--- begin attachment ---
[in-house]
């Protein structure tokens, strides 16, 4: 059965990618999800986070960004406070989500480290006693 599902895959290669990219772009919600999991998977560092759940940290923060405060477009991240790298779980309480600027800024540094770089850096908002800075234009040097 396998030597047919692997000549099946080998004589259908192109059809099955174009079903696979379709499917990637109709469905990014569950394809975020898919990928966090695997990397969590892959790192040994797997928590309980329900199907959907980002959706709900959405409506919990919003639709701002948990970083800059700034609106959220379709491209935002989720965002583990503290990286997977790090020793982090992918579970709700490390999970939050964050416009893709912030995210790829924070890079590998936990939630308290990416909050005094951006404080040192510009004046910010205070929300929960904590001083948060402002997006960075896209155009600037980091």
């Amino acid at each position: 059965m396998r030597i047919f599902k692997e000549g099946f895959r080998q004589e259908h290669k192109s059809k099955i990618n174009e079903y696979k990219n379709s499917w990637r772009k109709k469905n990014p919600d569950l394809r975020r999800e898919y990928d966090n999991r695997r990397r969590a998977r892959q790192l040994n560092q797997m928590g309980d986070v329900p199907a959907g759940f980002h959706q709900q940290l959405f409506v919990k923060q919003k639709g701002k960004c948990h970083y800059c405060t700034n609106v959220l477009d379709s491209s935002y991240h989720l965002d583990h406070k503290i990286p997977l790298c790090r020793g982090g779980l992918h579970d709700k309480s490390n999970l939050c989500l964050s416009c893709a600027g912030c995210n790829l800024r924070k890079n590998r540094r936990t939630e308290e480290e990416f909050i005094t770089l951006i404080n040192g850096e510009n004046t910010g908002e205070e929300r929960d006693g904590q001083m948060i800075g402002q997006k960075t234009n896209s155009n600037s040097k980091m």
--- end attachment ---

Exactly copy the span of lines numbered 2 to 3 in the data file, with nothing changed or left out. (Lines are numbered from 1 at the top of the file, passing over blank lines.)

């Protein structure tokens, strides 16, 4: 059965990618999800986070960004406070989500480290006693 599902895959290669990219772009919600999991998977560092759940940290923060405060477009991240790298779980309480600027800024540094770089850096908002800075234009040097 396998030597047919692997000549099946080998004589259908192109059809099955174009079903696979379709499917990637109709469905990014569950394809975020898919990928966090695997990397969590892959790192040994797997928590309980329900199907959907980002959706709900959405409506919990919003639709701002948990970083800059700034609106959220379709491209935002989720965002583990503290990286997977790090020793982090992918579970709700490390999970939050964050416009893709912030995210790829924070890079590998936990939630308290990416909050005094951006404080040192510009004046910010205070929300929960904590001083948060402002997006960075896209155009600037980091």
């Amino acid at each position: 059965m396998r030597i047919f599902k692997e000549g099946f895959r080998q004589e259908h290669k192109s059809k099955i990618n174009e079903y696979k990219n379709s499917w990637r772009k109709k469905n990014p919600d569950l394809r975020r999800e898919y990928d966090n999991r695997r990397r969590a998977r892959q790192l040994n560092q797997m928590g309980d986070v329900p199907a959907g759940f980002h959706q709900q940290l959405f409506v919990k923060q919003k639709g701002k960004c948990h970083y800059c405060t700034n609106v959220l477009d379709s491209s935002y991240h989720l965002d583990h406070k503290i990286p997977l790298c790090r020793g982090g779980l992918h579970d709700k309480s490390n999970l939050c989500l964050s416009c893709a600027g912030c995210n790829l800024r924070k890079n590998r540094r936990t939630e308290e480290e990416f909050i005094t770089l951006i404080n040192g850096e510009n004046t910010g908002e205070e929300r929960d006693g904590q001083m948060i800075g402002q997006k960075t234009n896209s155009n600037s040097k980091m």